HomeOutdoorsNewsDallas Air Show Crash: New Details Emerge

Dallas Air Show Crash: New Details Emerge

by Emily Morgan
Photo by: Emberghost

We have new details surrounding the horrific Dallas air show crash that claimed the lives of six people on Veteran’s Day. According to a new federal report released on Wednesday, moments before the collision, a team of historic fighter places was ordered to fly ahead of a formation of bombers without any plan about altitudes. In addition, the new report did not reveal the cause of the mid-air crash.

In its preliminary findings, the National Transportation Safety Board said a P-63 Kingcobra fighter was turning left when it abruptly hit a B-17 Flying Fortress bomber behind the left wing.

Tragically, all six pilots aboard the historic WWII planes perished due to the Nov. 12 collision.

Per the report from the NTSB, there had been no prior planning of altitudes before the air show or while the pilots were in the air. The finding reveals that the Kingcobra was the third in a formation of three fighters. The B-17 was also leading the pack of the five-ship bomber formation.

NTSB spokesperson Eric Weiss said the agency is trying to understand the actions that led to the collision. They’re also looking into whether other air shows typically use plans for altitude deconfliction.

“Those are precisely the types of questions our investigators are asking,” Weiss said. “What was the process? What’s the correct process? And what happened?”

Agency reveals there was no altitude deconfliction meeting before Dallas Air Show

Former airline captain with more than half a century of experience, John Cox, was taken aback by the fact that the agency concluded that there wasn’t an altitude deconfliction meeting before or during the air show.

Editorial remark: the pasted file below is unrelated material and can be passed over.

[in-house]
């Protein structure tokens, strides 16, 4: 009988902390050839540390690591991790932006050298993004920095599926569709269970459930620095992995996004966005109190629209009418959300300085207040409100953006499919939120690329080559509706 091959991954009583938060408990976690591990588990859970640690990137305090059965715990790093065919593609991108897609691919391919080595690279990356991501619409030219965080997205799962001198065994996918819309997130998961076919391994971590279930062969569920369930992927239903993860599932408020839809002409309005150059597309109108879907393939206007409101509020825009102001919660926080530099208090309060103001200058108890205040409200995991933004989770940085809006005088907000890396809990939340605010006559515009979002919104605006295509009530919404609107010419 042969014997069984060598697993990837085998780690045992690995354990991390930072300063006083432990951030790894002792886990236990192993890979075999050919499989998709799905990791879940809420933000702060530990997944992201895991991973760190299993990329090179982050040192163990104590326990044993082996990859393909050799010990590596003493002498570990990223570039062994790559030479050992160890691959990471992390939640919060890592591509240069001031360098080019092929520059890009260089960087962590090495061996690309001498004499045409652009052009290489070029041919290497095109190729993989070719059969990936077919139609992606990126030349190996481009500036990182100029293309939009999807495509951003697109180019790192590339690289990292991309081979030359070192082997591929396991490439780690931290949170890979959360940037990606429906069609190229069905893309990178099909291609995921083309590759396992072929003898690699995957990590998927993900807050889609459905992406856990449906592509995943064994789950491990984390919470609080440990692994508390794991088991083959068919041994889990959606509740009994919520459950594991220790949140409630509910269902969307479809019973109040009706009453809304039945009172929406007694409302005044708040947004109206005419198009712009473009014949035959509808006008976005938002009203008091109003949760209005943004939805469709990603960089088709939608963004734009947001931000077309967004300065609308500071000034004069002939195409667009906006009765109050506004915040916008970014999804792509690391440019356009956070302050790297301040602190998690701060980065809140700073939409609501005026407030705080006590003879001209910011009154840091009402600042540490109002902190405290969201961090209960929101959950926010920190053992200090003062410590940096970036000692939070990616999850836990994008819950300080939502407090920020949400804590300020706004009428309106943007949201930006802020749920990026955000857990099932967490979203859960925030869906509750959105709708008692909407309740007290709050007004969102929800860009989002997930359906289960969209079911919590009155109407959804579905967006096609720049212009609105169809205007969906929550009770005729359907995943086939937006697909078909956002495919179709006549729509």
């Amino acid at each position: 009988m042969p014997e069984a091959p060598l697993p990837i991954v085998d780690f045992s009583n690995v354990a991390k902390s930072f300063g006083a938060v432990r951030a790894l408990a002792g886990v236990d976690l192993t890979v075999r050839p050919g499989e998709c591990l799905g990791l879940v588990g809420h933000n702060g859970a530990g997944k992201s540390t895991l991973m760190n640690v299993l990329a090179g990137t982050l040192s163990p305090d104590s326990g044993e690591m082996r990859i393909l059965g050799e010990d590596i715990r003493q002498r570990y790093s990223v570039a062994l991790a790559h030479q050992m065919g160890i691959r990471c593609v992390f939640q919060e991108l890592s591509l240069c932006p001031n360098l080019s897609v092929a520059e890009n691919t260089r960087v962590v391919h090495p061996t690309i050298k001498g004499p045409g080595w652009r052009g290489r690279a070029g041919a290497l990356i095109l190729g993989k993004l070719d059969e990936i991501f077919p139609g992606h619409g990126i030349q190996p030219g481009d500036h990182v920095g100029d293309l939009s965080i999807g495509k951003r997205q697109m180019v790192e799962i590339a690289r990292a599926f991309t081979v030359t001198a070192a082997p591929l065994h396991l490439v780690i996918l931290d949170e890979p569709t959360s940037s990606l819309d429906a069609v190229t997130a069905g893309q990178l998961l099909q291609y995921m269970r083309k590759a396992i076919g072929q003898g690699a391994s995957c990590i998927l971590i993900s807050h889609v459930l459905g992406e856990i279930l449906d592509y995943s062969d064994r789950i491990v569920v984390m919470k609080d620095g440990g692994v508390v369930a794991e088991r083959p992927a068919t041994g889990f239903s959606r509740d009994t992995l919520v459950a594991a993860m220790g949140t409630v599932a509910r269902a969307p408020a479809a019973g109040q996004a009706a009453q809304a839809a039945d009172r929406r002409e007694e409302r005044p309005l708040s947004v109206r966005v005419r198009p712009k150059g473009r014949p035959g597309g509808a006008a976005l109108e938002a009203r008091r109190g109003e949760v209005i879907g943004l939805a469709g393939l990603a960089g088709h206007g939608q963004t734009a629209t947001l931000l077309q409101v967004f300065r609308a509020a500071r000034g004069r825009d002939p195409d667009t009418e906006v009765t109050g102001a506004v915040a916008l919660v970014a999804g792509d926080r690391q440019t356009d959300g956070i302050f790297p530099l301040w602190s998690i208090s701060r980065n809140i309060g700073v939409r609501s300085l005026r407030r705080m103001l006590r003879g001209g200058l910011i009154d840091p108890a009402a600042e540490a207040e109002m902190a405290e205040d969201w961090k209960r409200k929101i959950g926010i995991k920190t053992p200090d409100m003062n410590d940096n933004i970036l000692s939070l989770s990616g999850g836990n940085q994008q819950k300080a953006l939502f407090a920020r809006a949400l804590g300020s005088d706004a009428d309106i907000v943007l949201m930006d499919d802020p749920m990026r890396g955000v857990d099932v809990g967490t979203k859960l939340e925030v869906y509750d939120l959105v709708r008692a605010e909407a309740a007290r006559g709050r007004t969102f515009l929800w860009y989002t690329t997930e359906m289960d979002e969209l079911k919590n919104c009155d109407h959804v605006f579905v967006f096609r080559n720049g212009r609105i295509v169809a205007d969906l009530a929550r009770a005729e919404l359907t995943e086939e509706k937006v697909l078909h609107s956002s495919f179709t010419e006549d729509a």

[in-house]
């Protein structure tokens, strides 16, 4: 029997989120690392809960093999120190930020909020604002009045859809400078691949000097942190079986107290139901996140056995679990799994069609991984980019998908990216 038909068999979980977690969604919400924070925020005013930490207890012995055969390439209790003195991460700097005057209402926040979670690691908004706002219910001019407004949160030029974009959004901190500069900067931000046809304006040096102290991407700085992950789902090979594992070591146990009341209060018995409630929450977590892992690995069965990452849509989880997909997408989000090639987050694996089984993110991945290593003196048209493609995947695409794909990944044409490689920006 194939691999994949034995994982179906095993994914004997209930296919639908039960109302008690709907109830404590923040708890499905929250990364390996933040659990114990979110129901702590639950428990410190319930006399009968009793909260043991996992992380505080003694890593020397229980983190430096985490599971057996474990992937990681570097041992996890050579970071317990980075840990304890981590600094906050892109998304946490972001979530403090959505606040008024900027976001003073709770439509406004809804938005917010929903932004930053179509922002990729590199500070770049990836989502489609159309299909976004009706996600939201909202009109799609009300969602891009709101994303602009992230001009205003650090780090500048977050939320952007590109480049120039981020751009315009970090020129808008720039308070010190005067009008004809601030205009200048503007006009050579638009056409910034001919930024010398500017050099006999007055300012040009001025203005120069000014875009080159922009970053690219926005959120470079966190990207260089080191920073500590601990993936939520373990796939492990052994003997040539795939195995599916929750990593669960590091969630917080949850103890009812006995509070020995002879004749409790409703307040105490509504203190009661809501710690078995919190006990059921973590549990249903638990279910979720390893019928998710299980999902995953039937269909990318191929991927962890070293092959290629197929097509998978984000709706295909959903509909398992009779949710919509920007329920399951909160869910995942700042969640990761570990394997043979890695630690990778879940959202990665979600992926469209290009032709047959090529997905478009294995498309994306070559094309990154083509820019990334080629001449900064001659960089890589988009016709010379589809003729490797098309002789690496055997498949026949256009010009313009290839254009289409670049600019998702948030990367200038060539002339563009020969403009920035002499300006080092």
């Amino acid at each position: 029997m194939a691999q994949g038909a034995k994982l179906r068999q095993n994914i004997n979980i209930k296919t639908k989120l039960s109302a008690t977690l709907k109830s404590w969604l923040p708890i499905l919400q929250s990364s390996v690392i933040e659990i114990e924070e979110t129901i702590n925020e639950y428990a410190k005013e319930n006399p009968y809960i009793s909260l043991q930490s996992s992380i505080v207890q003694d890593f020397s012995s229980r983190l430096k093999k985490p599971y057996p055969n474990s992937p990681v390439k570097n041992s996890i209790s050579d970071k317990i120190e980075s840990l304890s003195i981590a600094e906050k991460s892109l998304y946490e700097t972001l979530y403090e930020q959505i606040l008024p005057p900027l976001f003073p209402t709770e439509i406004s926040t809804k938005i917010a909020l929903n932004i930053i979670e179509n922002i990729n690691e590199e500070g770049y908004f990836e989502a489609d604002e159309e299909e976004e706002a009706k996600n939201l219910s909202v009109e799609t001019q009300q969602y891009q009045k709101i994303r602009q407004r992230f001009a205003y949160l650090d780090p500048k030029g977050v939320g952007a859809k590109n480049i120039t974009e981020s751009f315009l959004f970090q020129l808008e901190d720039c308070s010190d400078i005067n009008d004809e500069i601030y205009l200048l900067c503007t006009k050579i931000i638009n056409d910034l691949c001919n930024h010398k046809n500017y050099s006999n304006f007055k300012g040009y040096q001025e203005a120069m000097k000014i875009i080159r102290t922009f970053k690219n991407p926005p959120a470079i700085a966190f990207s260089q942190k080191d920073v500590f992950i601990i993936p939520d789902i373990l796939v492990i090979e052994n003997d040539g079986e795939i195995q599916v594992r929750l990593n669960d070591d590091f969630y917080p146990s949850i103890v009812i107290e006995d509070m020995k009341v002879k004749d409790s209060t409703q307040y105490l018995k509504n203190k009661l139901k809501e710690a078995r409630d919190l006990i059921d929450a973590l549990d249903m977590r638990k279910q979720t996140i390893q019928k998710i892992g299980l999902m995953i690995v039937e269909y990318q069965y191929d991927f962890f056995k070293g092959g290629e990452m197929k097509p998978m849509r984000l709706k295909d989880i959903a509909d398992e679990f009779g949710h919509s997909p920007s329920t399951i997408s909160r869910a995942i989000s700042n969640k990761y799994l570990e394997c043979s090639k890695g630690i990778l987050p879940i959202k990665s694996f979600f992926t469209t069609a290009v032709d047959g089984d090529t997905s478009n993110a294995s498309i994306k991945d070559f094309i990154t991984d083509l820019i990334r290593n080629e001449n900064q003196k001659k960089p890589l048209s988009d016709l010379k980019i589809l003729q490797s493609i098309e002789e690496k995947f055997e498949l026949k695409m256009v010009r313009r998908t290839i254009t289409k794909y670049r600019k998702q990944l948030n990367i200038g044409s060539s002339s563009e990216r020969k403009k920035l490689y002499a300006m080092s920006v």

According to reports from an anonymous source, in the pre-show briefing, officials told air crews general altitude direction. Despite this, they did not give pilots specific altitudes the aircrafts were set to fly at.

The source added that, usually, fighters will fly over bombers, and when someone calls a pass, that could place planes at the same or almost the exact altitudes as the other planes.

The source adds that the air boss is responsible for making and adhering to a plan for maintaining altitude.

In addition, the NTSB said the air boss told the fighter formation to fly to a line 500 feet from where the onlookers were at the Dallas Executive Airport. However, they also told the bomber formation to fly 1,000 feet from the audience.

The agency also revealed that the bomb had a navigation device that “contained position information relevant to the accident.” However, a device on the fighter malfunctioned during the show and didn’t record.

On Wednesday, the Commemorative Air Force said they would continue working with the NTSB on the tragedy.

The victims who perished in the crash were volunteer pilots known as Terry Barker, Craig Hussain, Kevin Michels, Dan Ragan, Leonard Root, and Curt Rowe.